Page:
The Tell-Tale Heart (2020)

Director: McClain Lindquist
Cast: Sonny Grimsley, Teren Turner, James C. Morris, and Micah Olsen

Well over a century and a half after his death, Edgar Allan Poe’s works still endure – inspiring writers and filmmakers alike in adaptions and homages of his tales of horror. Their mileage varies wildly, but here with first-time filmmaker McClain Lindquist we get what in my mind is the best adaptation of the classic story The Tell Tale Heart I’ve ever seen (and readers, I have seen them all).

A synopsis of the story isn’t really necessary here right? This story was first published in 1843 after all, so let’s instead get to looking at this shockingly good short film.

Reimagined into modern times, whilst making the narrator (Sonny Grimsley, Blood and Oil 2015) decidedly out of that time adds a jarring side in-keeping with the original story’s descent into madness. Sonny’s turn as the narrator is perfectly pitched as he struggles to hold his composure and air of confidence through the questioning, and almost feels as though he was plucked out of the original story itself with his vocal mannerisms which is nicely nodded to in the opening moments. The cast here are all strong and play their parts with a realism that makes it feel less like an old horror story and more like something you’d watch on a true crime show, their seriousness adding to the tale of woe that plays out.

Visually I was blown away, The Tell Tale Heart is beautifully shot in 4K UHD and the set looks like it’s been plucked out of a big budget period piece – Poe himself would be pleased with the set I’m sure. Costume and make-up SFX have done a fantastic job, the face of the old man is wizened and disturbing without looking even a little bit fake which can be hard to achieve (Especially on a particularly young actor – usually it looks quite off when this is done) but they have absolutely cracked it here. There’s a definite noire-esque feel to the visuals that works with the snappy pacing of the story in a way that holds the viewers attention and drags you into the chaos on the screen which I loved. Gore-wise, yes this isn’t for the feint of heart, but its gore is in your face without being gratuitous which I always appreciate because gore for the sake of gore get’s dull fast, here they build to it and make you wait for that blood-soaked payoff.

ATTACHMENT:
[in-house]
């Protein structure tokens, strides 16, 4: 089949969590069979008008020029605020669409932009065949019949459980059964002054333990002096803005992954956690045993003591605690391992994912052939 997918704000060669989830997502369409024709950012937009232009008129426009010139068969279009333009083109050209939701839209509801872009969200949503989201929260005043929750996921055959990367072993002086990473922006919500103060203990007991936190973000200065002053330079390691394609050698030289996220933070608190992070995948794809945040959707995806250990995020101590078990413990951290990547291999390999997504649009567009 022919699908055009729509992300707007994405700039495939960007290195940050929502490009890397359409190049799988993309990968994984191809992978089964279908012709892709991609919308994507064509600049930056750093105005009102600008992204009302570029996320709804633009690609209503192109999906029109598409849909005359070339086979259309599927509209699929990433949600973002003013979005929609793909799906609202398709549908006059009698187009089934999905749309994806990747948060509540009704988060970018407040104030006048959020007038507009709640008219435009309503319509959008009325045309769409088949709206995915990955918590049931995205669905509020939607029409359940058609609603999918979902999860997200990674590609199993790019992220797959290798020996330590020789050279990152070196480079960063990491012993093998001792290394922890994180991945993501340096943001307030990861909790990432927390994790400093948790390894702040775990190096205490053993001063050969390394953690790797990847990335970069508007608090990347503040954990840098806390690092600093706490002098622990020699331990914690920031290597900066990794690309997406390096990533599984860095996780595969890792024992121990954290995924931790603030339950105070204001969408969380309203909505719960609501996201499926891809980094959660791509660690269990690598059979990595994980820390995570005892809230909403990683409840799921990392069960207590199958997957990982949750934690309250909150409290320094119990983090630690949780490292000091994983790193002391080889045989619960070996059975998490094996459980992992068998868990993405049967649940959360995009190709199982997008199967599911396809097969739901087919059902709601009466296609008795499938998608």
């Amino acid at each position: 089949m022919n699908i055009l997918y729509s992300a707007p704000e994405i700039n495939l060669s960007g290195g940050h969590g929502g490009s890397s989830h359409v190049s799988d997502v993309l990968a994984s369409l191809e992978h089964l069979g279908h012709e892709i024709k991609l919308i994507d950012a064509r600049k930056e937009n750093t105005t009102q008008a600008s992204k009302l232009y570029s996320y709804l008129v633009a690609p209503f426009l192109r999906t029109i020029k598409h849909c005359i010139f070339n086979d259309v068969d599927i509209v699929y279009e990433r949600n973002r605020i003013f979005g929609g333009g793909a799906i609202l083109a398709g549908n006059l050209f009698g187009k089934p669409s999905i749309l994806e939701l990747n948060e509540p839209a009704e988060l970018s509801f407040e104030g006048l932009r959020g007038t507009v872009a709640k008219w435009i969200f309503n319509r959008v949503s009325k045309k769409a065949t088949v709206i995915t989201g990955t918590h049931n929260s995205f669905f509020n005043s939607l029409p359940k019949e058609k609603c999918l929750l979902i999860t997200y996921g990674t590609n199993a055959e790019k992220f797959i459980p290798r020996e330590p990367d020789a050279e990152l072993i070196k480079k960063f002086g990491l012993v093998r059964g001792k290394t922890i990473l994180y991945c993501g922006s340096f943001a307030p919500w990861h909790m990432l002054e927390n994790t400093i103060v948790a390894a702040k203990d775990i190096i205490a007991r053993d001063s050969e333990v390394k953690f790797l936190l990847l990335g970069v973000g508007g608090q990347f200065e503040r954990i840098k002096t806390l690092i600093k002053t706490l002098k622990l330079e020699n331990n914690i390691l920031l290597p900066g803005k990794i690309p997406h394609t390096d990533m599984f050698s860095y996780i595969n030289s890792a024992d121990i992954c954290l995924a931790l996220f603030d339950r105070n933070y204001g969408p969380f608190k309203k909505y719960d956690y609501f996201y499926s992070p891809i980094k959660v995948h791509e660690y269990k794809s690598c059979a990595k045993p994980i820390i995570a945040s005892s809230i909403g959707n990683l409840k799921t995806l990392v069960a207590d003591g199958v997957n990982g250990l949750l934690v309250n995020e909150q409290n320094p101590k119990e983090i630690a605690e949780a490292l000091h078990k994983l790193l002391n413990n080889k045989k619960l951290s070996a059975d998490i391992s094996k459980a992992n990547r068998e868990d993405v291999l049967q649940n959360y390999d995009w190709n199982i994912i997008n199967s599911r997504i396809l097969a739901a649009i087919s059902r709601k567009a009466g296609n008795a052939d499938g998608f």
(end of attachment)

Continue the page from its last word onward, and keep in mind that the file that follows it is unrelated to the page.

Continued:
As just mentioned, this has a brisk pacing that gives it punch, complemented by the dialogue and scenes that begin to increase in speed to ramp up the tension in every way possible. There is of course also the classic heartbeat sound synonymous with this story, but the score too builds and swells as the story and the madness reach their conclusion. Lindquist is among other things a musician which pays off in spades with this film as it is beautiful and creepy in equal parts, modern yet ethereal – honestly I need that score in my life to listen to whilst writing because it’s a thing of beauty.

So as you can probably tell, I adored this short film – it’s an impressively strong piece from a first-timer who took a brave choice in adapting one of Poe’s most famous works. Aiming high has paid off here, because it’s one of the best shorts I’ve seen in a while. The Tell Tale Heart is a slick, delightfully creepy, and beautifully made adaptation of a classic that deserves a place in any horror fan’s heart.

Rating: 5 out of 5

If you get a chance to see this don’t miss it, this is clearly the start of an epic horror career for Lindquist.

The Tell Tale Heart official trailer